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Risk factors, temporal dependence, and seasonality of human ESBL-producing E. coli and K. pneumoniae colonisation in Malawi: a longitudinal model-based approach

Sammarro, Melodie, Rowlingson, Barry, Cocker, Derek, Chidziwisano, Kondwani, Jacob, Shevin ORCID:, Kajumbula, Henry, Mugisha, Lawrence, Musoke, David, Lester, Rebecca ORCID:, Morse, Tracy, Feasey, Nicholas and Jewell, Chris (2023) 'Risk factors, temporal dependence, and seasonality of human ESBL-producing E. coli and K. pneumoniae colonisation in Malawi: a longitudinal model-based approach'. Clinical Infectious Diseases, Vol 77, Issue 1, pp. 1-8.

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Sub-Saharan Africa has the highest estimated death rate attributable to antimicrobial resistance (AMR), especially due to Extended-Spectrum Beta-Lactamase-producing Enterobacterales (ESBL-E). However, the dynamics of human colonisation in the community with ESBL-E are not well described. Inadequate water, sanitation and hygiene (WASH) infrastructure and associated behaviours are thought to play an important role in transmission of ESBL-E, and an improved understanding of the temporal dynamics of within-household transmission could help inform the design of future policies.

In this 18-month study, using microbiological data and household surveys, we built a multivariable hierarchical harmonic logistic regression model to identify risk factors for colonisation with ESBL-producing E. coli and K. pneumoniae, reflecting household structure and temporal correlation of colonisation status.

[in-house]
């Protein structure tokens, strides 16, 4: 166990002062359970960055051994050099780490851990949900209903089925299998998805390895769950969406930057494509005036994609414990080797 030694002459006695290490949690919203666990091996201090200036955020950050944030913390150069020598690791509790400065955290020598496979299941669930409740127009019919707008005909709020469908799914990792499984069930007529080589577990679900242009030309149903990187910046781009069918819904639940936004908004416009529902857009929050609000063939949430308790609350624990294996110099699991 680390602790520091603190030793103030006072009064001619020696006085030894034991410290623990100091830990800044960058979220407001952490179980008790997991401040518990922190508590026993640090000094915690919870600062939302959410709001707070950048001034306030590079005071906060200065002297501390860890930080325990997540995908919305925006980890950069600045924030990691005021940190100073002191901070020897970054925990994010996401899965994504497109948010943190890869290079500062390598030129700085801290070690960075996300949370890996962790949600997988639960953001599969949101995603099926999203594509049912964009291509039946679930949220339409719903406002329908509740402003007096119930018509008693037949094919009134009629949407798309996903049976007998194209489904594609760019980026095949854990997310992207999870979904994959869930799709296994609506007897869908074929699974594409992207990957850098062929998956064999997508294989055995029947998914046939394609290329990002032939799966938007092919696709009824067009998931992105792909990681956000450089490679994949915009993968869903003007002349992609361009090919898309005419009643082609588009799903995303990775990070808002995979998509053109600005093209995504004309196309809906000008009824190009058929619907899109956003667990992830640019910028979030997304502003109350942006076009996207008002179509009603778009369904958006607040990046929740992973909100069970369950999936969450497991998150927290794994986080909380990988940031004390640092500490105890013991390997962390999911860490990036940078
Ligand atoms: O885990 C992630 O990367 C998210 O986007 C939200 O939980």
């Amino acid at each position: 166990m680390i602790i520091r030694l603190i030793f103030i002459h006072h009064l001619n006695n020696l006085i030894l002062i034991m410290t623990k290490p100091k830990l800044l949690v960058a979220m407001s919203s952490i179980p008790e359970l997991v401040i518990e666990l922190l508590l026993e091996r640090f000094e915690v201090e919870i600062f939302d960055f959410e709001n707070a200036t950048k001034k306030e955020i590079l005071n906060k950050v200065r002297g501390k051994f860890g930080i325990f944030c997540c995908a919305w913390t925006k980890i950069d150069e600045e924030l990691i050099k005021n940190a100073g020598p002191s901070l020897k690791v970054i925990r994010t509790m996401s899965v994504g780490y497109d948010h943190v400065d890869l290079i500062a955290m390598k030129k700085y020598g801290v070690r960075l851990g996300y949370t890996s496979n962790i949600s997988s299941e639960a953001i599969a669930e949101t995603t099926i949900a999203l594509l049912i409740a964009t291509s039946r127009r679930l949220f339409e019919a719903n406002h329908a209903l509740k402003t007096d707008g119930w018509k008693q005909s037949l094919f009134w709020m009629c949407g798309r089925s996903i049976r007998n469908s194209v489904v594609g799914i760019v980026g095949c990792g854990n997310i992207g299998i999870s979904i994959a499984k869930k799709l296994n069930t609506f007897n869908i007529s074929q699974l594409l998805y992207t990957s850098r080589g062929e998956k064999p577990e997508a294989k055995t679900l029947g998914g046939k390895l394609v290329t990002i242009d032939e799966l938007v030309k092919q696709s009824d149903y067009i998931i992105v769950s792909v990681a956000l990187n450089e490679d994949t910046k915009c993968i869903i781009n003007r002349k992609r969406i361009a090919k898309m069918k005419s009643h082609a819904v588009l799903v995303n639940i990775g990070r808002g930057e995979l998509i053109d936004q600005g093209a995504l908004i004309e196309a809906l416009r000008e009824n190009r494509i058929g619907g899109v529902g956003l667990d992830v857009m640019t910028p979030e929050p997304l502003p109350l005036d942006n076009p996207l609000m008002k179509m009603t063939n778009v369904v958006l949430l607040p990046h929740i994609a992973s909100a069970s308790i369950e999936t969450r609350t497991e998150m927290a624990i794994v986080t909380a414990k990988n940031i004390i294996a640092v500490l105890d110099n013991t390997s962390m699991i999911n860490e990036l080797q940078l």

Being male was associated with a lower risk of colonisation with ESBL-producing E. coli (OR 0.786 CrI[0.678-0.910]) whilst the use of a tube well or a borehole was associated with an increased risk (OR 1.550 CrI[1.003-2.394]). For ESBL-producing K. pneumoniae, recent antibiotic exposure increased risk of colonisation (OR 1.281 CrI[1.049-1.565]) while sharing plates decreased that risk (OR 0.672 CrI[0.460-0.980]). Finally, the temporal correlation range of eight to eleven weeks provided evidence that within-household transmission occurs within this time frame.

We describe different risks for colonisation with different enteric bacterial species. Our findings suggest interventions to reduce transmission targeted at the household-level need to focus on improving WASH infrastructure and associated behaviours, whilst at the community level they should focus on both environmental hygiene and antibiotic stewardship.

Item Type: Article
Subjects: WA Public Health > WA 30 Socioeconomic factors in public health (General)
WA Public Health > WA 4 Works on general hygiene
WA Public Health > Water > WA 675 Water. Water supply. Sources
WA Public Health > Food > WA 695 Food. Food supply. Food inspection
WA Public Health > Housing. Buildings. Public Facilities > WA 795 Housing
WC Communicable Diseases > Infection. Bacterial Infections > Bacterial Infections > WC 202 Pneumonia (General or not elsewhere classified)
WC Communicable Diseases > Infection. Bacterial Infections > Enteric Infections > WC 290 Escherichia coli infections
Faculty: Department: Clinical Sciences & International Health > Clinical Sciences Department
Digital Object Identifer (DOI):
SWORD Depositor: JISC Pubrouter
Depositing User: JISC Pubrouter
Date Deposited: 13 Mar 2023 13:18
Last Modified: 11 Jul 2023 10:47


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